Early Byzantine Pottery from a Building in Kenchreai

Back in August, I noted that the American Excavations at Kenchreai had developed its own website and digital archive for artifacts recovered from investigations of the last half century. I was pleased to see later in the fall the release of this preliminary report about an assemblage of late Roman /early Byzantine pottery found in a sea-side building excavated by the Greek Archaeological Service in 1976, stored for decades at the site of Isthmia, and now restudied over the last few years:

Here’s the abstract for the paper:

This paper presents the results of preliminary study of Early Byzantine pottery from a large building near the waterfront at Kenchreai in southern Greece. Kenchreai served as the eastern port of Corinth throughout antiquity. The building was first excavated in 1976 by the Greek Archaeological Service, and it has been investigated since 2014 by the American Excavations at Kenchreai with permission from the Ministry of Culture under the auspices of the American School of Classical Studies at Athens. The pottery is characterized by the presence of many Late Roman Amphora 2 rims as well as stoppers and funnels. This indicates that the building had a role in the distribution of regional agricultural products during its final phase, which is dated to the very late sixth or early seventh centures A.D. by African Red-Slip and Phocaean Red-Slip tablewares. A wide range of lamps, glass vessels, and other small finds has also been recorded. Results to date are preliminary but ongoing work may allow further precision as to the chronology and use of this building.

The article describes the results of excavations located on the property of Mr. Threpsiades, which exposed a building with “multiple large rooms flanking wide halls and an ornate peristyle, all enclosed in a trapezoidal arrangement.” Although the identification of the function of the building is uncertain (a villa of Middle or Late Roman construction is the best guess at this point), the building’s late phase is clear: an enormous quantity of pottery date the building to later 6th to early 7th centuries AD (the investigators believe the latest phase dates between about 580 and 600). The quantity is large even by ceramicist standards: the authors have so far processed 93 crates and 50,000 sherds, and that is not all of it. There are late forms of African Red Slip and Phocaean Red Slip table wares, some glass, and a substantial corpus of amphora fragments, mostly Late Roman 2 sherds, which are, as I have noted before, the most common kind of LR amphora documented on the Isthmus  The team has also documented many amphora stoppers and even a few ceramic funnels that would have been useful for moving liquids (like olive oil) between containers. The authors interpret the LR2 amphoras (which come in two different sizes) and the presence of stoppers and funnels as evidence for the movement of liquids between contains at Kenchreai and export in the late 6th century. As Heath et al. conclude,

“The Threpsiades complex provides rich evidence for local, if fleeting, prosperity and connectivity to an economic network. In this regard, the building’s situation so close to the waterfront is significant: it would have had direct or near direct access to maritime traffic, even if the structure was in partial ruin during its final years. It also must have been close to the main road heading inland toward Corinth. The Early Byzantine pottery kept inside such an advantageously located building illustrates a nexus of two-way trade, and it may capture a moment or trace a sequence in the decline of that trade. We suspect that many of the LRA2s, particularly the large ones, were destined to be shipped out from Kenchreai, perhaps containing Corinthian commodities.”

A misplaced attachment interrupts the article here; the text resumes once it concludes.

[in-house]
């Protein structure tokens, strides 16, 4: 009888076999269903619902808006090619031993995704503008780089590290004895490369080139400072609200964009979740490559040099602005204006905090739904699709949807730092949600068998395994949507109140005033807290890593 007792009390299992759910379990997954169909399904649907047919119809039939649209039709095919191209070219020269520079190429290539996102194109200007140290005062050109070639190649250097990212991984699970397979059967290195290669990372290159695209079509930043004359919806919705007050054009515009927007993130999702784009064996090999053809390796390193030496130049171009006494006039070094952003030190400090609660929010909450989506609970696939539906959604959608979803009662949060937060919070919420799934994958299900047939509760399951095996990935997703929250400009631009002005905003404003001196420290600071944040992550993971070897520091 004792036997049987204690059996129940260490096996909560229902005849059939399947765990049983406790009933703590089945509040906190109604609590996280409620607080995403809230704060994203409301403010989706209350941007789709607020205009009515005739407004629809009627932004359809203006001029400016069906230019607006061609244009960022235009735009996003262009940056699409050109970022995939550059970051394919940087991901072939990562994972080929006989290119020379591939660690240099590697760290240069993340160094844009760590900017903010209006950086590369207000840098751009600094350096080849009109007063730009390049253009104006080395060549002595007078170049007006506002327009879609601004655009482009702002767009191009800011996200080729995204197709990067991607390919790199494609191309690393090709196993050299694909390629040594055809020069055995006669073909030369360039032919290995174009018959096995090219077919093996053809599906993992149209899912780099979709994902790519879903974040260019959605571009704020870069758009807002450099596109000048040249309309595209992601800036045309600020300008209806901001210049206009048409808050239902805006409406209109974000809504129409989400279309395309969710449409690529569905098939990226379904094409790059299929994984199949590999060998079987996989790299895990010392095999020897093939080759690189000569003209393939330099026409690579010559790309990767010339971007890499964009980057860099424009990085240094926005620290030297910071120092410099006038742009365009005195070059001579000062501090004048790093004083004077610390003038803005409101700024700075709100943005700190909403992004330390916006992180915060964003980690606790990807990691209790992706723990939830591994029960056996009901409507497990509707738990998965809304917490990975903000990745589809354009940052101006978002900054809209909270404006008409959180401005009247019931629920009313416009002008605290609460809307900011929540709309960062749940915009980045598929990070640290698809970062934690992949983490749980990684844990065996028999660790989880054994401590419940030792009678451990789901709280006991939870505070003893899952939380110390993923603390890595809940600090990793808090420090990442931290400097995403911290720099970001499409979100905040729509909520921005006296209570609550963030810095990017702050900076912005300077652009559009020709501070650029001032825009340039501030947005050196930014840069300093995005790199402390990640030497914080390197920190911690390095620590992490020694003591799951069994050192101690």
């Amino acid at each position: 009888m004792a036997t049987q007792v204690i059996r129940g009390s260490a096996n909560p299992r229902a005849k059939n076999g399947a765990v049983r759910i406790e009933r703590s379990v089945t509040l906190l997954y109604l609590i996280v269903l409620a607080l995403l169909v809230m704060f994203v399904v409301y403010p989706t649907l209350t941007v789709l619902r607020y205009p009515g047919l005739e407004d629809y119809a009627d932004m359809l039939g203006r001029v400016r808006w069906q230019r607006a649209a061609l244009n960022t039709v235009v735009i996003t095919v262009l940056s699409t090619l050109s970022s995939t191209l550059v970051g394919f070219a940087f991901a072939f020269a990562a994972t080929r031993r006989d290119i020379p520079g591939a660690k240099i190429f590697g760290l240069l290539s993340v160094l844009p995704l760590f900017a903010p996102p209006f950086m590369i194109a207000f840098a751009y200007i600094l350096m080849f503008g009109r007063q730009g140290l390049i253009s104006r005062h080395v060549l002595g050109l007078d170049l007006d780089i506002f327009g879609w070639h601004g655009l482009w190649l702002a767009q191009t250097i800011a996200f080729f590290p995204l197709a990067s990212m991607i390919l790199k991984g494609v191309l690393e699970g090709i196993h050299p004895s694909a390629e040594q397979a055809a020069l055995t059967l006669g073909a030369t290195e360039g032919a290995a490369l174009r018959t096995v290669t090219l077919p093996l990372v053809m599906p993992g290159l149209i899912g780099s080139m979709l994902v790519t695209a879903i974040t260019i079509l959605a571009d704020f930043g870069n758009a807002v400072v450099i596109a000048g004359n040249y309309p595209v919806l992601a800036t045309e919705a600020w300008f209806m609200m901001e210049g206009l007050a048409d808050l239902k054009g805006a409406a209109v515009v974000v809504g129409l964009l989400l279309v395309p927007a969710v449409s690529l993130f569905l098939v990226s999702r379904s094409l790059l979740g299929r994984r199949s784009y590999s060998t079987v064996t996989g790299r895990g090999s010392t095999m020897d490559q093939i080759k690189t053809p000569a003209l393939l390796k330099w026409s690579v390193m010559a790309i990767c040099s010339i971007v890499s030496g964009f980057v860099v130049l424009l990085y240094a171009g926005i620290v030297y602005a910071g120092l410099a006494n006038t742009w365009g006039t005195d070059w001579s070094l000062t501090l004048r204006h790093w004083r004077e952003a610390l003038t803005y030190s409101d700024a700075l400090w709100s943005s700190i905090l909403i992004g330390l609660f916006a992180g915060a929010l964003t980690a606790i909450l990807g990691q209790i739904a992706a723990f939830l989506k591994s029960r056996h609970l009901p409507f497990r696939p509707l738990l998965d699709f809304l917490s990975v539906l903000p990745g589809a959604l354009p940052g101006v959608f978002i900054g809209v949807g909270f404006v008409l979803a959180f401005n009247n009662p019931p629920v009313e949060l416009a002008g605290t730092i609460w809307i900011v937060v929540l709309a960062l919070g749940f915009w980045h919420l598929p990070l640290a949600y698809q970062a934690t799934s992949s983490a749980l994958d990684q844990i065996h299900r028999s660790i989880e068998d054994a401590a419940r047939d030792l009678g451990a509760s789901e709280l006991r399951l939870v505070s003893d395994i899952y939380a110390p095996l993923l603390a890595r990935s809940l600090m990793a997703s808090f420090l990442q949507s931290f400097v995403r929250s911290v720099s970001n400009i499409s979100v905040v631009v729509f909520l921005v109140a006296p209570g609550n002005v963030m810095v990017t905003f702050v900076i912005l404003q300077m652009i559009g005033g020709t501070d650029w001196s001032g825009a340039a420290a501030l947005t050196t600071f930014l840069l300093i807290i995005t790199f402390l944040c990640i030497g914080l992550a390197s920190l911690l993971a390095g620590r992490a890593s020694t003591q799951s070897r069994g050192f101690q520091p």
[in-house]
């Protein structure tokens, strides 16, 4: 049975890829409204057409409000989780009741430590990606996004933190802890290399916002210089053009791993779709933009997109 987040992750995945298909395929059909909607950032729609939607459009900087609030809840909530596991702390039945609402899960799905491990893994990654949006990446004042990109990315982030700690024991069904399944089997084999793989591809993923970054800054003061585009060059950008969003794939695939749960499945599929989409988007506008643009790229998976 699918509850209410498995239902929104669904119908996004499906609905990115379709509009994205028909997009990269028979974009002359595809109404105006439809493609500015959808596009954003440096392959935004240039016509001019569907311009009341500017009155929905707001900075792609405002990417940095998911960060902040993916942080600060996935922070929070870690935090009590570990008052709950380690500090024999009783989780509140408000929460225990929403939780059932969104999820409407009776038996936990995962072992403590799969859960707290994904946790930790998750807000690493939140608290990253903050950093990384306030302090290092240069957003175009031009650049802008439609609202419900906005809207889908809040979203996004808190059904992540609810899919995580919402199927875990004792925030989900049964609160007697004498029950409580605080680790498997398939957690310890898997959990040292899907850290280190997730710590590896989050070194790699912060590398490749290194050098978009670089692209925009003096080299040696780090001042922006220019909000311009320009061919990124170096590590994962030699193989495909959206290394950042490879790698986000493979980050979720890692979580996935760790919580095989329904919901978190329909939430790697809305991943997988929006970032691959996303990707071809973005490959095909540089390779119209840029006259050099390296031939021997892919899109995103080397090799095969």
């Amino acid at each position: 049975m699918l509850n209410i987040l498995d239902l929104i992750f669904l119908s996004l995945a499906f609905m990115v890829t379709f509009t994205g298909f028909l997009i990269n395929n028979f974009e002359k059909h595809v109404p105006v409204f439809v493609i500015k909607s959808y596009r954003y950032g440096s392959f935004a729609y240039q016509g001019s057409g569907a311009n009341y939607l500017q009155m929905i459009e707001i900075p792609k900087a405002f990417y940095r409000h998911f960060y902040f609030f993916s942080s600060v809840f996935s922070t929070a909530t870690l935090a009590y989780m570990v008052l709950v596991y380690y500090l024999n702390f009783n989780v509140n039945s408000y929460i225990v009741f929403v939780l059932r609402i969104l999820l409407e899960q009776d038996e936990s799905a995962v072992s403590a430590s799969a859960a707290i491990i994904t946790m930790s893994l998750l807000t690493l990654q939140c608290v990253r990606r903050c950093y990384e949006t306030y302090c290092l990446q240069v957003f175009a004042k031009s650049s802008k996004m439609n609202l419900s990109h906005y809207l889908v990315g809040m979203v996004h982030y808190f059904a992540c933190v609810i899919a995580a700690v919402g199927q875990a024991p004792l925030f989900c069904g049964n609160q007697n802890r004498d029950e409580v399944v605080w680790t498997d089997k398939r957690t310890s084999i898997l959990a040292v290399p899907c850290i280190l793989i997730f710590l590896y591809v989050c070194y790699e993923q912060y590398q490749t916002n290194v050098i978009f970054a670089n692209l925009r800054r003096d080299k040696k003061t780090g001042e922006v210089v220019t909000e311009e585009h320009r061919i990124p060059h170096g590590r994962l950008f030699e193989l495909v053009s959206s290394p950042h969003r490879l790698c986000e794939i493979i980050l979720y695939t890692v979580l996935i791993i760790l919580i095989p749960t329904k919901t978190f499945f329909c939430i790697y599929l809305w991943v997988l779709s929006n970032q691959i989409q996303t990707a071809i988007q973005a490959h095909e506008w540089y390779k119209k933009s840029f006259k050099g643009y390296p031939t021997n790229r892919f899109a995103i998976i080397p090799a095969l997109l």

It’s interesting to consider that LR2 amphoras, which are in production for over two centuries, may differently reflect patterns of import and export within the same region. Bill Caraher and I have recently argued in this forthcoming volume that the abundance of LR2 amphoras in the fifth and sixth centuries point to patterns of supply associated with major state presence in the region: Theodosius II in the early 5th century and Justinian in the 6th. Of course, it’s also possible that amphoras arriving with one product were refilled and exported with another from Kenchreai.

What’s valuable about this preliminary report is its detailed case study of a thriving sea-side building and its ceramics that date to a time usually associated in peoples’ minds with disruption and invasion (the Slavs). It provides yet one more study that suggests the region did not suddenly end in 585 AD. The quantification of ceramics on this level (tens of thousands of sherds) is also valuable because such studies have been uncommon outside of Corinth (Scott Moore’s dissertation chapter quantifying the Roman pottery from the pottery dump at Isthmia is one exception); it will provide an excellent point of comparison with studies at Corinth. For those who have interest in neither late antiquity or ceramics, the article contains lot of interesting figures. Looking forward to seeing more information about this project as it develops.

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